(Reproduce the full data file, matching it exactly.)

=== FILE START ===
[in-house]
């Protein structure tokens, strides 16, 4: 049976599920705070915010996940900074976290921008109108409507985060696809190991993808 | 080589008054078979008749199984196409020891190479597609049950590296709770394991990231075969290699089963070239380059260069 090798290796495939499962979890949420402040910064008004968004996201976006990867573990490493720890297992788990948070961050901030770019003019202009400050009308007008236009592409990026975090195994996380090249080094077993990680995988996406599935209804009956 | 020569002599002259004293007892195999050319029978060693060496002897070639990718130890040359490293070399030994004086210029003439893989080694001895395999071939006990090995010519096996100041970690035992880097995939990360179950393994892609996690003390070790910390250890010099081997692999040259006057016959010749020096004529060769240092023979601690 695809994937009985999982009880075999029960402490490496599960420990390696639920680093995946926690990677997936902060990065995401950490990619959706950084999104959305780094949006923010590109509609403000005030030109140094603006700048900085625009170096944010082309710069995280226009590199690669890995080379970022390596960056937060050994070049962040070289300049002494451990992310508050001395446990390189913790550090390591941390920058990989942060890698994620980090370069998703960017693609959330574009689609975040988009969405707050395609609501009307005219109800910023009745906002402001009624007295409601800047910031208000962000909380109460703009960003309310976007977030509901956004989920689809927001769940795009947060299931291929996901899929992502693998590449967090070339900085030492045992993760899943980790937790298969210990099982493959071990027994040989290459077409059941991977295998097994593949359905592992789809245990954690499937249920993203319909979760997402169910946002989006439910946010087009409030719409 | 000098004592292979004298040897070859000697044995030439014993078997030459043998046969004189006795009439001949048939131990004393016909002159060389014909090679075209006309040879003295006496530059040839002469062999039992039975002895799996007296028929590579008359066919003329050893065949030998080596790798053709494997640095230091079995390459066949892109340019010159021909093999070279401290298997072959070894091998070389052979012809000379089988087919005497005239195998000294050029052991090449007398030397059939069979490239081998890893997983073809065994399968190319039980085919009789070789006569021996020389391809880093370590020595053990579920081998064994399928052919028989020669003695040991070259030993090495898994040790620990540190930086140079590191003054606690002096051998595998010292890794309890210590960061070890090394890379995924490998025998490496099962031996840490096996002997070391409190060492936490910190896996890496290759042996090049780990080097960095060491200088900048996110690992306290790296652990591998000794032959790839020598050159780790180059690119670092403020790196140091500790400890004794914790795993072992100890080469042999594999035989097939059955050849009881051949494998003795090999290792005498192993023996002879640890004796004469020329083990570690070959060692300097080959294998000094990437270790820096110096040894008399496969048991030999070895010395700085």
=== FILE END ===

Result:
[in-house]
């Protein structure tokens, strides 16, 4: 049976599920705070915010996940900074976290921008109108409507985060696809190991993808 | 080589008054078979008749199984196409020891190479597609049950590296709770394991990231075969290699089963070239380059260069 090798290796495939499962979890949420402040910064008004968004996201976006990867573990490493720890297992788990948070961050901030770019003019202009400050009308007008236009592409990026975090195994996380090249080094077993990680995988996406599935209804009956 | 020569002599002259004293007892195999050319029978060693060496002897070639990718130890040359490293070399030994004086210029003439893989080694001895395999071939006990090995010519096996100041970690035992880097995939990360179950393994892609996690003390070790910390250890010099081997692999040259006057016959010749020096004529060769240092023979601690 695809994937009985999982009880075999029960402490490496599960420990390696639920680093995946926690990677997936902060990065995401950490990619959706950084999104959305780094949006923010590109509609403000005030030109140094603006700048900085625009170096944010082309710069995280226009590199690669890995080379970022390596960056937060050994070049962040070289300049002494451990992310508050001395446990390189913790550090390591941390920058990989942060890698994620980090370069998703960017693609959330574009689609975040988009969405707050395609609501009307005219109800910023009745906002402001009624007295409601800047910031208000962000909380109460703009960003309310976007977030509901956004989920689809927001769940795009947060299931291929996901899929992502693998590449967090070339900085030492045992993760899943980790937790298969210990099982493959071990027994040989290459077409059941991977295998097994593949359905592992789809245990954690499937249920993203319909979760997402169910946002989006439910946010087009409030719409 | 000098004592292979004298040897070859000697044995030439014993078997030459043998046969004189006795009439001949048939131990004393016909002159060389014909090679075209006309040879003295006496530059040839002469062999039992039975002895799996007296028929590579008359066919003329050893065949030998080596790798053709494997640095230091079995390459066949892109340019010159021909093999070279401290298997072959070894091998070389052979012809000379089988087919005497005239195998000294050029052991090449007398030397059939069979490239081998890893997983073809065994399968190319039980085919009789070789006569021996020389391809880093370590020595053990579920081998064994399928052919028989020669003695040991070259030993090495898994040790620990540190930086140079590191003054606690002096051998595998010292890794309890210590960061070890090394890379995924490998025998490496099962031996840490096996002997070391409190060492936490910190896996890496290759042996090049780990080097960095060491200088900048996110690992306290790296652990591998000794032959790839020598050159780790180059690119670092403020790196140091500790400890004794914790795993072992100890080469042999594999035989097939059955050849009881051949494998003795090999290792005498192993023996002879640890004796004469020329083990570690070959060692300097080959294998000094990437270790820096110096040894008399496969048991030999070895010395700085």